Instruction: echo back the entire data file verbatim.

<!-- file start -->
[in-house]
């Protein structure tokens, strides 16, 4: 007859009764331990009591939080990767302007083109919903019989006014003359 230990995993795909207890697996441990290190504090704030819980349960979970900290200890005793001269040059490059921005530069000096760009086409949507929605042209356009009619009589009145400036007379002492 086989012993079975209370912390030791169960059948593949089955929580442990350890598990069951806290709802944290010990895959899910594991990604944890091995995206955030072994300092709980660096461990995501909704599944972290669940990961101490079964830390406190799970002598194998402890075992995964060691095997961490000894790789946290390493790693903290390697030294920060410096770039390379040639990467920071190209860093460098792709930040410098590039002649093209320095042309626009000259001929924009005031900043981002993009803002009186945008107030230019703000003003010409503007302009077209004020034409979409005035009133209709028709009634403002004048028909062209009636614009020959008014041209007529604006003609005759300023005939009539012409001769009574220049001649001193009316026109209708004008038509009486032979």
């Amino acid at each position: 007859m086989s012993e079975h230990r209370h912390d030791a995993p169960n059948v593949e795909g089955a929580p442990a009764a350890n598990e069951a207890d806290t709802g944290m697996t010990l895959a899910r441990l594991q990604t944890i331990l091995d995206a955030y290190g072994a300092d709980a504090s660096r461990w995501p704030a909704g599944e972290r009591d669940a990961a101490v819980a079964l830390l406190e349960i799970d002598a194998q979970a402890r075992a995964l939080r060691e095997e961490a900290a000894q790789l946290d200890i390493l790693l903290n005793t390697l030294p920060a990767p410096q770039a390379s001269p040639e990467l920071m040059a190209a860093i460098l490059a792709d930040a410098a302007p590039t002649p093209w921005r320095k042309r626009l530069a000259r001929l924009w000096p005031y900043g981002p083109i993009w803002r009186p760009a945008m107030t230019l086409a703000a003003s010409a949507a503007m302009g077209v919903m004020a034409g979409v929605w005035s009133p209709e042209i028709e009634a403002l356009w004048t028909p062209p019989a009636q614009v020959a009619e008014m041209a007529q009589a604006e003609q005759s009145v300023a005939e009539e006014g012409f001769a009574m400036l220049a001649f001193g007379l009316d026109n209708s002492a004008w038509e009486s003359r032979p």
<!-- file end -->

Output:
[in-house]
């Protein structure tokens, strides 16, 4: 007859009764331990009591939080990767302007083109919903019989006014003359 230990995993795909207890697996441990290190504090704030819980349960979970900290200890005793001269040059490059921005530069000096760009086409949507929605042209356009009619009589009145400036007379002492 086989012993079975209370912390030791169960059948593949089955929580442990350890598990069951806290709802944290010990895959899910594991990604944890091995995206955030072994300092709980660096461990995501909704599944972290669940990961101490079964830390406190799970002598194998402890075992995964060691095997961490000894790789946290390493790693903290390697030294920060410096770039390379040639990467920071190209860093460098792709930040410098590039002649093209320095042309626009000259001929924009005031900043981002993009803002009186945008107030230019703000003003010409503007302009077209004020034409979409005035009133209709028709009634403002004048028909062209009636614009020959008014041209007529604006003609005759300023005939009539012409001769009574220049001649001193009316026109209708004008038509009486032979």
């Amino acid at each position: 007859m086989s012993e079975h230990r209370h912390d030791a995993p169960n059948v593949e795909g089955a929580p442990a009764a350890n598990e069951a207890d806290t709802g944290m697996t010990l895959a899910r441990l594991q990604t944890i331990l091995d995206a955030y290190g072994a300092d709980a504090s660096r461990w995501p704030a909704g599944e972290r009591d669940a990961a101490v819980a079964l830390l406190e349960i799970d002598a194998q979970a402890r075992a995964l939080r060691e095997e961490a900290a000894q790789l946290d200890i390493l790693l903290n005793t390697l030294p920060a990767p410096q770039a390379s001269p040639e990467l920071m040059a190209a860093i460098l490059a792709d930040a410098a302007p590039t002649p093209w921005r320095k042309r626009l530069a000259r001929l924009w000096p005031y900043g981002p083109i993009w803002r009186p760009a945008m107030t230019l086409a703000a003003s010409a949507a503007m302009g077209v919903m004020a034409g979409v929605w005035s009133p209709e042209i028709e009634a403002l356009w004048t028909p062209p019989a009636q614009v020959a009619e008014m041209a007529q009589a604006e003609q005759s009145v300023a005939e009539e006014g012409f001769a009574m400036l220049a001649f001193g007379l009316d026109n209708s002492a004008w038509e009486s003359r032979p």